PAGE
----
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Assistive Listening Systems

Thursday, October 4, 2012
11:30 AM Pacific, 2:30 PM Eastern

Presented by the Access Board and the Great Lakes National ADA Center, this session will review the requirements for assistive listening systems (ALS) in the 2010 ADA Accessibility Standards and the Architectural Barriers Act Accessibility Standards. Where are they required? How do they work? What are my options? These are some of the questions posed by facility operators and designers. A detailed review of the various types of assistive listening systems and their suitability for different types of facilities will also be provided.

Presenters:

David Baquis, Accessibility Specialist, US Access Board

Paul Beatty, Accessibility Specialist, Office of Technical and Information Services, US Access Board

 

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YouTube Captions Workshop

Tuesday, Sept. 11th, 2012
9:00 AM Pacific

We will schedule additional sessions later in the month. Email L2wahl@cforat.org to get first notice.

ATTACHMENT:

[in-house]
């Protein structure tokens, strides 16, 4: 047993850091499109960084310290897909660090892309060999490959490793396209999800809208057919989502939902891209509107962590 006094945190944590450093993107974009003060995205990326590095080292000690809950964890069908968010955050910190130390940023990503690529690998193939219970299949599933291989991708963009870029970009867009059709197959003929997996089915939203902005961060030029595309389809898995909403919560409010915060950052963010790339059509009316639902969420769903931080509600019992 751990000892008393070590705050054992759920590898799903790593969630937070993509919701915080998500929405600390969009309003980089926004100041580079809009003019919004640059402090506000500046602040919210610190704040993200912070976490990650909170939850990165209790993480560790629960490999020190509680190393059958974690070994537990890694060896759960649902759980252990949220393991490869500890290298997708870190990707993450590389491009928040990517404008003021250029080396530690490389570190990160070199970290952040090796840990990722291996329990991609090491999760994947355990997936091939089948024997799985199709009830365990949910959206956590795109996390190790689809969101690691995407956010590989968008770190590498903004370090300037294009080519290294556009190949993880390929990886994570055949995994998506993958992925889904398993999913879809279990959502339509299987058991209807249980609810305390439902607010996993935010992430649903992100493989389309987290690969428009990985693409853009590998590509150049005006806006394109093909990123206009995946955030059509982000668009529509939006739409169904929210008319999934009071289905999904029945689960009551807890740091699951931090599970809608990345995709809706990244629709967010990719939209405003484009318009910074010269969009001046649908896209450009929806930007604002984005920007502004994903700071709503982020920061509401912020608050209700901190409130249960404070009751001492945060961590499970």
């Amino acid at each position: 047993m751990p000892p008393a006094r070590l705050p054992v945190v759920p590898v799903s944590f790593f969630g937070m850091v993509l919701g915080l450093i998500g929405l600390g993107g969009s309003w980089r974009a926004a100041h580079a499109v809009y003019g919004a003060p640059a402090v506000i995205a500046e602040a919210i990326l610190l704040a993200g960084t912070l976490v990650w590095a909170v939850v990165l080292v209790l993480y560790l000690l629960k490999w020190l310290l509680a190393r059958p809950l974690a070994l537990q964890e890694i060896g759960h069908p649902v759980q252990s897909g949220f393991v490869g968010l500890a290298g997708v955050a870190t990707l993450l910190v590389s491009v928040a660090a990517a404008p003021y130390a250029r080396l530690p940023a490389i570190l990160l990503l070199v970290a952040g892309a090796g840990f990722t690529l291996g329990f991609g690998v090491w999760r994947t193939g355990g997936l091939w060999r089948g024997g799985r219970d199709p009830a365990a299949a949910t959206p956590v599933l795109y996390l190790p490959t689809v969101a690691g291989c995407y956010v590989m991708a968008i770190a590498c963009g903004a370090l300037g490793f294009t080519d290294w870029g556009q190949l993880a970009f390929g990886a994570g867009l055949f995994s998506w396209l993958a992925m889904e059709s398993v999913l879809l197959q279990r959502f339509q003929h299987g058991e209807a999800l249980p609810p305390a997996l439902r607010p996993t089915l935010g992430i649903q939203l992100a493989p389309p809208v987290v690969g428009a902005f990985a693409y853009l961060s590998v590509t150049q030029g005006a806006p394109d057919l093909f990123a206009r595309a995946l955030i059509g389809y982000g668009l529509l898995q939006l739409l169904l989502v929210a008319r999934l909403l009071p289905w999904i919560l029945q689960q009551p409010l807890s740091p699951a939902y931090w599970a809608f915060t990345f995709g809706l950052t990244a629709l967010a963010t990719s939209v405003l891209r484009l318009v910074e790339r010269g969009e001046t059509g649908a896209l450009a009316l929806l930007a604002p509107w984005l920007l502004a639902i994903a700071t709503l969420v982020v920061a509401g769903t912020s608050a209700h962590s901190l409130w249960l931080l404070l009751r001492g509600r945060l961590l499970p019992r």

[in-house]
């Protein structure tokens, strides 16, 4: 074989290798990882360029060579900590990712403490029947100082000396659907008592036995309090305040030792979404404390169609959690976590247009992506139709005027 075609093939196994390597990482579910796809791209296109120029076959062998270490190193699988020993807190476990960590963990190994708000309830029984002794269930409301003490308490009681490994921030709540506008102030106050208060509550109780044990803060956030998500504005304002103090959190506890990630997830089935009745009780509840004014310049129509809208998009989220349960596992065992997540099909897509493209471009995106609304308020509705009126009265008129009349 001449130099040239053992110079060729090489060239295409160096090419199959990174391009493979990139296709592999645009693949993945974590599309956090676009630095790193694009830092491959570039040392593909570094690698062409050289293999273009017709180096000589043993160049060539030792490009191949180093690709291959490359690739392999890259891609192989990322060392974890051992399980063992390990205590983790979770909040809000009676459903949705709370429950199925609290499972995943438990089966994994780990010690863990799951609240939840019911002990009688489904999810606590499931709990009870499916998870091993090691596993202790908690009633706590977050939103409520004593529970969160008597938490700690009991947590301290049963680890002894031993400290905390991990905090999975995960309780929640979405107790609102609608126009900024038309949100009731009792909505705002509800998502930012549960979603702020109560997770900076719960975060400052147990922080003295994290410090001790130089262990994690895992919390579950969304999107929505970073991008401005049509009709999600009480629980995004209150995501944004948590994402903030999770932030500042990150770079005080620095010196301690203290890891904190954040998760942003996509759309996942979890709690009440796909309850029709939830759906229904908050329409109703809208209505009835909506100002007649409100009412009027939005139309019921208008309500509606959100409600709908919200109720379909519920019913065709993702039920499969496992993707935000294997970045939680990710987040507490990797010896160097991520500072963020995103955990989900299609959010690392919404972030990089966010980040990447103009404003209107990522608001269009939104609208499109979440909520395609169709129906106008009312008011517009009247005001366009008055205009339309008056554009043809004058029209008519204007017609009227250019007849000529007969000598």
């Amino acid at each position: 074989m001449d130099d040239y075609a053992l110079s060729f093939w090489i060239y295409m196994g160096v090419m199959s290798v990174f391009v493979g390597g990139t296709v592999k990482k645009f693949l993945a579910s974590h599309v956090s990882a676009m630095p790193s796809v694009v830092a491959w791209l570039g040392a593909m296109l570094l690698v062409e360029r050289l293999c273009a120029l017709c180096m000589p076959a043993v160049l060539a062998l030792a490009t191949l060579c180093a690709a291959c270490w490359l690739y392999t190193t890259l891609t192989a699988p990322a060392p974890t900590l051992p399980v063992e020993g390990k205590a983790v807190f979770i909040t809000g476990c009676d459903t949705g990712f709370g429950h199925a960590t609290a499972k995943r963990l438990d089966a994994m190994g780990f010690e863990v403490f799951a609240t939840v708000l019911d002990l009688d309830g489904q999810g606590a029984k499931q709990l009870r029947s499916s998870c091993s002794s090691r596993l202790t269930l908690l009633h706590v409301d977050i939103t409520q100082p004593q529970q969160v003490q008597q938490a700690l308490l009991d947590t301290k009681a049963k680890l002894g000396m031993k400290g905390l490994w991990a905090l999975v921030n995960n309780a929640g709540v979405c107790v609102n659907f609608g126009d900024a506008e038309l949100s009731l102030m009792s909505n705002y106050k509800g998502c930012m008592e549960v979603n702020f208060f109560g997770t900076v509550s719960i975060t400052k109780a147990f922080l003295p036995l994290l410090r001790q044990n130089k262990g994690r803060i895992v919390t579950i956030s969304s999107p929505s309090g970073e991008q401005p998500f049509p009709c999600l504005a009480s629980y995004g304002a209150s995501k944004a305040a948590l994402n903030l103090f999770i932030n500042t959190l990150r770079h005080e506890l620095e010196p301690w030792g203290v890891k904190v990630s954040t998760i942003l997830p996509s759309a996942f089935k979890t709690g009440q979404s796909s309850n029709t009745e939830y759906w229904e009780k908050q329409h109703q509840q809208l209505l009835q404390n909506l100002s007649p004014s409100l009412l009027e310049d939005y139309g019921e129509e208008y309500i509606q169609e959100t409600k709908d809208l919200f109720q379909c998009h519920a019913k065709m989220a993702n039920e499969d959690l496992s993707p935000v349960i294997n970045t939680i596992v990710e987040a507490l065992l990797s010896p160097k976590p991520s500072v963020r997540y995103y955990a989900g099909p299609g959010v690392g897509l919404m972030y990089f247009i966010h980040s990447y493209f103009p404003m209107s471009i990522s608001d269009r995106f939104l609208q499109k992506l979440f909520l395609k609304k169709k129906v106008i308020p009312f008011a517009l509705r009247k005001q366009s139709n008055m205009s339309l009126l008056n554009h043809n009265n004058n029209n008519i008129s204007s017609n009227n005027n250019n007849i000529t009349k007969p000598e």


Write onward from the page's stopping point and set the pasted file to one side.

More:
Thanks.

We're going to experiment with an online workshop format in order to assist 5-6 folks who want to correct the captions that are displayed on their YouTube video. We'll send you instructions on how to load your video onto YouTube, if you have not already.

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YouTube Access

Tuesday, August 14th
10:00 AM - 11:00 AM Pacific Daylight Time

This archived webinar covers how to increase accesss to YouTube for those with hearing and vision impairments, from the perspective of the user and the content provider. (Closed Captioned.)

Did you know that YouTube is the second most-used search engine, after Google? We'll cover the following features that improve access:

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Using YouTube's AutoCaption Feature to Generate Captions

YouTube's Auto-Caption feature generates a starting point for uploading corrected captions and their new caption editor makes it easier than before, for your own YouTube videos. (For those you don't own, see the article on Universal Subtitles.)

Many groups and individuals do not have a budget for captioning but want or need to include this access feature. Certain videos that you upload to YouTube are good candidates for using their machine generated captions as a base. If the voices are clear, speaking unaccented English, and there is no music and minimal background noise, YouTube's Auto-Caption will get you started.

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Real Time Captioning for Employment and Work Settings (Captioning and CART)

CCAC logoPrepared by the CCAC (Collaborative for Communication Access via Captioning, a voluntary grass-roots advocacy and education network, see www.ccacaptioning.org)

October 2011

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Communicating with People Who Are Deaf or Hard of Hearing